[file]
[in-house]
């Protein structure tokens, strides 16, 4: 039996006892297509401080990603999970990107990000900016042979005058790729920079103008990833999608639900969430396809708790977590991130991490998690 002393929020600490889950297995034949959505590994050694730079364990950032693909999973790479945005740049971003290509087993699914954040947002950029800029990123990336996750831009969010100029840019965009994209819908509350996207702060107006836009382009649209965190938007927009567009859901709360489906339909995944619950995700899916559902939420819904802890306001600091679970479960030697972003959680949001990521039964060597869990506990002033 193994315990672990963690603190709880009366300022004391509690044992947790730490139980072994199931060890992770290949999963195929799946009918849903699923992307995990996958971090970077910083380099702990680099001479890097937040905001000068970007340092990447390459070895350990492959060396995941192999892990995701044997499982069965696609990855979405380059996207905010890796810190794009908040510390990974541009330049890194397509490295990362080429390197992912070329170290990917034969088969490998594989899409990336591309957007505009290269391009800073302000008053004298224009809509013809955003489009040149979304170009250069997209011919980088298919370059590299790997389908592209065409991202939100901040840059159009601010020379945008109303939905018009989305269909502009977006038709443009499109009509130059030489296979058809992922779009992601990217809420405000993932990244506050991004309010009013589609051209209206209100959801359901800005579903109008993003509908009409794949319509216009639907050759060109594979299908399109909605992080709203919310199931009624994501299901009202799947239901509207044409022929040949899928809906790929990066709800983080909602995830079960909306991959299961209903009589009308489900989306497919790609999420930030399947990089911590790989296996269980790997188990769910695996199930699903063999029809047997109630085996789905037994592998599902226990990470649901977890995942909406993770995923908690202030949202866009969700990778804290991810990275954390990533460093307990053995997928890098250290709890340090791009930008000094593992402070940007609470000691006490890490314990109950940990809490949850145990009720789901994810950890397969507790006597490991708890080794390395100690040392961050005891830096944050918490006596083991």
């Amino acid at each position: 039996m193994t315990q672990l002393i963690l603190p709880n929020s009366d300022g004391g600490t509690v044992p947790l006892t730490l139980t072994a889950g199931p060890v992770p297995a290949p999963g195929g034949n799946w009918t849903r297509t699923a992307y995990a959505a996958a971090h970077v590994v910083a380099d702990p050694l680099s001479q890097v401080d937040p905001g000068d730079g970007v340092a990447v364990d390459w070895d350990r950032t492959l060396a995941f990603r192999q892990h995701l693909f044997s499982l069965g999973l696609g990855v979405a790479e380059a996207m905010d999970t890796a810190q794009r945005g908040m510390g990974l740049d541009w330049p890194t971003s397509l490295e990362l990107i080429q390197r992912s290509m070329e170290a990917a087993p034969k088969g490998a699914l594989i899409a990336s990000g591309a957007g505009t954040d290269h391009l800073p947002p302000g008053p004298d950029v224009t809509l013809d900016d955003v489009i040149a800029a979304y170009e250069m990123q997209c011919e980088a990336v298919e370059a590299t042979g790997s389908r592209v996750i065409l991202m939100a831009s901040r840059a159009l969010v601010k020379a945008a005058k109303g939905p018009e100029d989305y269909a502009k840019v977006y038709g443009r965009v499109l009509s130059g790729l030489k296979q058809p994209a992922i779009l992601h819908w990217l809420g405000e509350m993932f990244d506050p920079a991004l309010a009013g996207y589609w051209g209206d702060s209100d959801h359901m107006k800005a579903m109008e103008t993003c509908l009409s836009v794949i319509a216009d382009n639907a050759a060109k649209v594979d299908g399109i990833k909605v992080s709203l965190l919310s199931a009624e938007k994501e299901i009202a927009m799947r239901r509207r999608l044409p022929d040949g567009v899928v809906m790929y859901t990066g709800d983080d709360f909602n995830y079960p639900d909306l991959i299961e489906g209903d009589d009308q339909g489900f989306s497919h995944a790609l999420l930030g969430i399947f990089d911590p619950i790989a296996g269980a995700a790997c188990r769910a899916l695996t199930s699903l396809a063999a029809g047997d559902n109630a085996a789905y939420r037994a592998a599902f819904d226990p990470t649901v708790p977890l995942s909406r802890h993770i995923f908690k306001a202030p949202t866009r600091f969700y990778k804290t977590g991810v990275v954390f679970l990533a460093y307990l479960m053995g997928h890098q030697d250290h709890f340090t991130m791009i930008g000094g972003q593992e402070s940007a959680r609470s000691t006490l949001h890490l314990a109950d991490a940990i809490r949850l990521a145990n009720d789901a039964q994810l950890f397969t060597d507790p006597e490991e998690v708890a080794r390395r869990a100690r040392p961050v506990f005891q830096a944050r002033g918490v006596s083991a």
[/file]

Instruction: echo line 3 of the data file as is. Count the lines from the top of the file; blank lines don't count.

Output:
């Amino acid at each position: 039996m193994t315990q672990l002393i963690l603190p709880n929020s009366d300022g004391g600490t509690v044992p947790l006892t730490l139980t072994a889950g199931p060890v992770p297995a290949p999963g195929g034949n799946w009918t849903r297509t699923a992307y995990a959505a996958a971090h970077v590994v910083a380099d702990p050694l680099s001479q890097v401080d937040p905001g000068d730079g970007v340092a990447v364990d390459w070895d350990r950032t492959l060396a995941f990603r192999q892990h995701l693909f044997s499982l069965g999973l696609g990855v979405a790479e380059a996207m905010d999970t890796a810190q794009r945005g908040m510390g990974l740049d541009w330049p890194t971003s397509l490295e990362l990107i080429q390197r992912s290509m070329e170290a990917a087993p034969k088969g490998a699914l594989i899409a990336s990000g591309a957007g505009t954040d290269h391009l800073p947002p302000g008053p004298d950029v224009t809509l013809d900016d955003v489009i040149a800029a979304y170009e250069m990123q997209c011919e980088a990336v298919e370059a590299t042979g790997s389908r592209v996750i065409l991202m939100a831009s901040r840059a159009l969010v601010k020379a945008a005058k109303g939905p018009e100029d989305y269909a502009k840019v977006y038709g443009r965009v499109l009509s130059g790729l030489k296979q058809p994209a992922i779009l992601h819908w990217l809420g405000e509350m993932f990244d506050p920079a991004l309010a009013g996207y589609w051209g209206d702060s209100d959801h359901m107006k800005a579903m109008e103008t993003c509908l009409s836009v794949i319509a216009d382009n639907a050759a060109k649209v594979d299908g399109i990833k909605v992080s709203l965190l919310s199931a009624e938007k994501e299901i009202a927009m799947r239901r509207r999608l044409p022929d040949g567009v899928v809906m790929y859901t990066g709800d983080d709360f909602n995830y079960p639900d909306l991959i299961e489906g209903d009589d009308q339909g489900f989306s497919h995944a790609l999420l930030g969430i399947f990089d911590p619950i790989a296996g269980a995700a790997c188990r769910a899916l695996t199930s699903l396809a063999a029809g047997d559902n109630a085996a789905y939420r037994a592998a599902f819904d226990p990470t649901v708790p977890l995942s909406r802890h993770i995923f908690k306001a202030p949202t866009r600091f969700y990778k804290t977590g991810v990275v954390f679970l990533a460093y307990l479960m053995g997928h890098q030697d250290h709890f340090t991130m791009i930008g000094g972003q593992e402070s940007a959680r609470s000691t006490l949001h890490l314990a109950d991490a940990i809490r949850l990521a145990n009720d789901a039964q994810l950890f397969t060597d507790p006597e490991e998690v708890a080794r390395r869990a100690r040392p961050v506990f005891q830096a944050r002033g918490v006596s083991a």